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Debate Brews Over the CFPB's Interim Director
Tuesday, November 28, 2017 6:50 AM

In the wake of Consumer Financial Protection Bureau Director Richard Cordray's early departure on Nov. 24, turmoil has reigned over who actually leads the agency. Before he left, Cordray appointed Leandra English as deputy director, just hours before the Trump administration named Office of Management and Budget Director Mick Mulvaney as the temporary director. However, it is not entirely clear that Trump has the authority to appoint an interim director.

English has asked for a temporary restraining order to prevent Trump from appointing Mulvaney to the directorship of the CFPB, claiming it is unlawful. The Dodd-Frank Act, which created the CFPB, specifically says the job of director falls to the deputy director of the CFPB until a successor is nominated and confirmed by the Senate.

"In considering how to ensure an orderly succession for this independent agency, I determined that it would be best to avoid leaving this key position filled only in an acting capacity," Cordray said in an email to CFPB staff. "In consultation over the past few days, I have also come to recognize that appointing the current chief of staff to the deputy director position would minimize operational disruption and provide for a smooth transition given her operational expertise."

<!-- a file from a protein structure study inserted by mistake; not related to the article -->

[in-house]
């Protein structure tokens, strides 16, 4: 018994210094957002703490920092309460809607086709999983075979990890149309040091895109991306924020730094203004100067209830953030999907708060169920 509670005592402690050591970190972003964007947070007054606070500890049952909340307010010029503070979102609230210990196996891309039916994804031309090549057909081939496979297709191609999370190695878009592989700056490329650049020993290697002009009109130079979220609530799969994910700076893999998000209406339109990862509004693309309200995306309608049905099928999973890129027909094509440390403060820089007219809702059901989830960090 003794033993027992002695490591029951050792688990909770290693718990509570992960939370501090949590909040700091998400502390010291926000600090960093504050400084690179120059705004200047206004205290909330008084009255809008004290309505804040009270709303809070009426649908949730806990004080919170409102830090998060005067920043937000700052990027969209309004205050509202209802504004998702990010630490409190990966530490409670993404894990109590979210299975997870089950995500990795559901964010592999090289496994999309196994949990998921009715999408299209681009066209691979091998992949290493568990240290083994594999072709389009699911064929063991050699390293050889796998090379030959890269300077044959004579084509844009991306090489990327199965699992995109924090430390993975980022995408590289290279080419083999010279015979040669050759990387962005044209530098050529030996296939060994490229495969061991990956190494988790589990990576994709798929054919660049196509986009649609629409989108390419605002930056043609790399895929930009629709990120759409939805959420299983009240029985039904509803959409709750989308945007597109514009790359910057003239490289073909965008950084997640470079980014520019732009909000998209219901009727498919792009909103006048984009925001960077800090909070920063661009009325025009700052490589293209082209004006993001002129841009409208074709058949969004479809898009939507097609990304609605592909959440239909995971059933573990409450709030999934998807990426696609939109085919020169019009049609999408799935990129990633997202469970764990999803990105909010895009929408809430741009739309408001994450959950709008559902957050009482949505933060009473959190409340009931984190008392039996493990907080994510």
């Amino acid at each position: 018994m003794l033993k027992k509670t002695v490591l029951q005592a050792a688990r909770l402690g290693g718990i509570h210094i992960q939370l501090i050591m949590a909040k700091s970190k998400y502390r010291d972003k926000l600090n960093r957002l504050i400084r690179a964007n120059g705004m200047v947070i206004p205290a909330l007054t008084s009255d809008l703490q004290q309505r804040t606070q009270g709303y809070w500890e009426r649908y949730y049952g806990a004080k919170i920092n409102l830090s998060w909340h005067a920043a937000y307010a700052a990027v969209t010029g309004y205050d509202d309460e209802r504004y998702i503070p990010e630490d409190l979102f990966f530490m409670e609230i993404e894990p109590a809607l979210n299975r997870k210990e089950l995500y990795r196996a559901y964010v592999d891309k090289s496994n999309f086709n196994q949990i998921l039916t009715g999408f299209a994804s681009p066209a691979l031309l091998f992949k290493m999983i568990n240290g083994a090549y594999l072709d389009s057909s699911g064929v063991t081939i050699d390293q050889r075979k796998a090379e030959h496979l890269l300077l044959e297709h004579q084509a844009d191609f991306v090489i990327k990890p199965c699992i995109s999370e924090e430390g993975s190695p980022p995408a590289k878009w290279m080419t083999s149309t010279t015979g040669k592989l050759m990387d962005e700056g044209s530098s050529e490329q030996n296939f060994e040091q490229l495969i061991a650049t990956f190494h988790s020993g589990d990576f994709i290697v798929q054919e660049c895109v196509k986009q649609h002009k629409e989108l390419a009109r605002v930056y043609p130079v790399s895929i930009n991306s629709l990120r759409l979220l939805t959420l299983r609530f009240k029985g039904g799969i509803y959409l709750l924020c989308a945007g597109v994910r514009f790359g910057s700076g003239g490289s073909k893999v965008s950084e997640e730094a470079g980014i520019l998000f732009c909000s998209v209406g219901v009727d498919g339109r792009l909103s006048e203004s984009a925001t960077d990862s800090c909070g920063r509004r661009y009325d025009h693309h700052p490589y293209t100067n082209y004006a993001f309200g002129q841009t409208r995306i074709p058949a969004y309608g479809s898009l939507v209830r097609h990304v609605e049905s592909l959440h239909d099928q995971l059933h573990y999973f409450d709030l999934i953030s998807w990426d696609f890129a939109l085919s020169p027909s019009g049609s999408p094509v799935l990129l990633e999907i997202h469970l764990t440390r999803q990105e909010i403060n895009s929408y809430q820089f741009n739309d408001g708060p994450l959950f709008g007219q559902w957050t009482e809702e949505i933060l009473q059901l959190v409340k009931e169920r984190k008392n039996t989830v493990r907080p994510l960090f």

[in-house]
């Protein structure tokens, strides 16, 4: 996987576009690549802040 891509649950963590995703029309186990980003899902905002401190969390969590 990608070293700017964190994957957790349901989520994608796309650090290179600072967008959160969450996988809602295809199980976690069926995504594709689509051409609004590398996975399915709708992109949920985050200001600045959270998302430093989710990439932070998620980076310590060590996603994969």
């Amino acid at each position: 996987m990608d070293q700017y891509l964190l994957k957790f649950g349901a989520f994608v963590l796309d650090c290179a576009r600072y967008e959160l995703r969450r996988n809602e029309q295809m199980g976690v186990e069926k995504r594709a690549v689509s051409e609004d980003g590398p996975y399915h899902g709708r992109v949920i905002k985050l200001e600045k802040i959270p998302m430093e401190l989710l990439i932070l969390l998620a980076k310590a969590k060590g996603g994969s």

On the other side of the equation is the Federal Vacancies Act, which states that the current administration must choose someone who has already been confirmed by the Senate. 

At issue is the language of Dodd-Frank, which says that the bureau's deputy director will serve as acting CFPB director in the "absence or unavailability of the director," and the question of whether or not Cordray's resignation means unavailability. The decision will likely be one for the courts, which could take time and halt rulemaking at the CFPB.

The issue not only impacts the CFPB. By law, the director of the consumer bureau has a seat on the Federal Deposit Insurance Corp. board, as well as a seat on the Financial Stability Oversight Council.

Despite the dispute, Credit Union National Association has assumed Mulvaney to be the rightful leader and has sent Mulvaney a list of items it would like the CFPB to take up at once.